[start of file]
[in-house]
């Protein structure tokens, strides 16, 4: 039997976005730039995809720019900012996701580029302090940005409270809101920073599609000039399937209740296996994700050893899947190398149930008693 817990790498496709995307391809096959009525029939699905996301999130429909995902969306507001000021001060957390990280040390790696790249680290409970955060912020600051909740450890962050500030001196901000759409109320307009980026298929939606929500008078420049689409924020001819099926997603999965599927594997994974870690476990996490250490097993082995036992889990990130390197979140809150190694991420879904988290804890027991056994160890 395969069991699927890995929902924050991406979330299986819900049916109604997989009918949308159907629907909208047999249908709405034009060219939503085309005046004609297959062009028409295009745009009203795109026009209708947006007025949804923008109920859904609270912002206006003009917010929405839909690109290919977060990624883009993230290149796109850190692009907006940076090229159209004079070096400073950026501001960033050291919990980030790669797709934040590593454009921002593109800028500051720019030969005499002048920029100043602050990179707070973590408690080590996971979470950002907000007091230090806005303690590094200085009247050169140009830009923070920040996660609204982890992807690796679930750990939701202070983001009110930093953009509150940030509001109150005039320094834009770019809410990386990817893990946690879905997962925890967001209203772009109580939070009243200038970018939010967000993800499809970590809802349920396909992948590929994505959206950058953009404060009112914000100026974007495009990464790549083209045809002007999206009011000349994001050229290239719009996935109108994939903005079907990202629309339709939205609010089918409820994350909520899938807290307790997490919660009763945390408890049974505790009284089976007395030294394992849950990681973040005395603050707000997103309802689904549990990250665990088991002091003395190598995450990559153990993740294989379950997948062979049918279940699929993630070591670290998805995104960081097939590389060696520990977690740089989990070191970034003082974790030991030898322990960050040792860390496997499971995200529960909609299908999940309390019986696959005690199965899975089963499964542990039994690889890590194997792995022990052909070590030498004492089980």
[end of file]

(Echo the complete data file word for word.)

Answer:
[in-house]
């Protein structure tokens, strides 16, 4: 039997976005730039995809720019900012996701580029302090940005409270809101920073599609000039399937209740296996994700050893899947190398149930008693 817990790498496709995307391809096959009525029939699905996301999130429909995902969306507001000021001060957390990280040390790696790249680290409970955060912020600051909740450890962050500030001196901000759409109320307009980026298929939606929500008078420049689409924020001819099926997603999965599927594997994974870690476990996490250490097993082995036992889990990130390197979140809150190694991420879904988290804890027991056994160890 395969069991699927890995929902924050991406979330299986819900049916109604997989009918949308159907629907909208047999249908709405034009060219939503085309005046004609297959062009028409295009745009009203795109026009209708947006007025949804923008109920859904609270912002206006003009917010929405839909690109290919977060990624883009993230290149796109850190692009907006940076090229159209004079070096400073950026501001960033050291919990980030790669797709934040590593454009921002593109800028500051720019030969005499002048920029100043602050990179707070973590408690080590996971979470950002907000007091230090806005303690590094200085009247050169140009830009923070920040996660609204982890992807690796679930750990939701202070983001009110930093953009509150940030509001109150005039320094834009770019809410990386990817893990946690879905997962925890967001209203772009109580939070009243200038970018939010967000993800499809970590809802349920396909992948590929994505959206950058953009404060009112914000100026974007495009990464790549083209045809002007999206009011000349994001050229290239719009996935109108994939903005079907990202629309339709939205609010089918409820994350909520899938807290307790997490919660009763945390408890049974505790009284089976007395030294394992849950990681973040005395603050707000997103309802689904549990990250665990088991002091003395190598995450990559153990993740294989379950997948062979049918279940699929993630070591670290998805995104960081097939590389060696520990977690740089989990070191970034003082974790030991030898322990960050040792860390496997499971995200529960909609299908999940309390019986696959005690199965899975089963499964542990039994690889890590194997792995022990052909070590030498004492089980």